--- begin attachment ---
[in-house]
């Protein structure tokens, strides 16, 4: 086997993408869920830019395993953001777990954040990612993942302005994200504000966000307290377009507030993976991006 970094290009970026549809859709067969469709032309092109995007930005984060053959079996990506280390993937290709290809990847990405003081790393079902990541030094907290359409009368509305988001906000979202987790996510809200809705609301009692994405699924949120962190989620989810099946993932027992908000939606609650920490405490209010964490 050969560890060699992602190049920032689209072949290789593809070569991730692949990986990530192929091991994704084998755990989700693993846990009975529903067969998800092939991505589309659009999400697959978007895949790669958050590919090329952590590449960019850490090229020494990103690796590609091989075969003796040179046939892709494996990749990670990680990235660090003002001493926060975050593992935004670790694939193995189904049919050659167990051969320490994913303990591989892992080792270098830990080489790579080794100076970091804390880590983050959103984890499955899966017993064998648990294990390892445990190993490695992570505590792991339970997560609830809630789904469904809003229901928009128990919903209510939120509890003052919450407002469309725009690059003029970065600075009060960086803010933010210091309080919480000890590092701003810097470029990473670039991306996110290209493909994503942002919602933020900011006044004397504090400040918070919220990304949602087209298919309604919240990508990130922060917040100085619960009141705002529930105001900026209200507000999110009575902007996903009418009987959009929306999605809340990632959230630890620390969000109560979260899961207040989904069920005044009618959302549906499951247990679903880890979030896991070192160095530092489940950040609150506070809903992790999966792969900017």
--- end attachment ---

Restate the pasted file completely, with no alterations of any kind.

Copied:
[in-house]
């Protein structure tokens, strides 16, 4: 086997993408869920830019395993953001777990954040990612993942302005994200504000966000307290377009507030993976991006 970094290009970026549809859709067969469709032309092109995007930005984060053959079996990506280390993937290709290809990847990405003081790393079902990541030094907290359409009368509305988001906000979202987790996510809200809705609301009692994405699924949120962190989620989810099946993932027992908000939606609650920490405490209010964490 050969560890060699992602190049920032689209072949290789593809070569991730692949990986990530192929091991994704084998755990989700693993846990009975529903067969998800092939991505589309659009999400697959978007895949790669958050590919090329952590590449960019850490090229020494990103690796590609091989075969003796040179046939892709494996990749990670990680990235660090003002001493926060975050593992935004670790694939193995189904049919050659167990051969320490994913303990591989892992080792270098830990080489790579080794100076970091804390880590983050959103984890499955899966017993064998648990294990390892445990190993490695992570505590792991339970997560609830809630789904469904809003229901928009128990919903209510939120509890003052919450407002469309725009690059003029970065600075009060960086803010933010210091309080919480000890590092701003810097470029990473670039991306996110290209493909994503942002919602933020900011006044004397504090400040918070919220990304949602087209298919309604919240990508990130922060917040100085619960009141705002529930105001900026209200507000999110009575902007996903009418009987959009929306999605809340990632959230630890620390969000109560979260899961207040989904069920005044009618959302549906499951247990679903880890979030896991070192160095530092489940950040609150506070809903992790999966792969900017």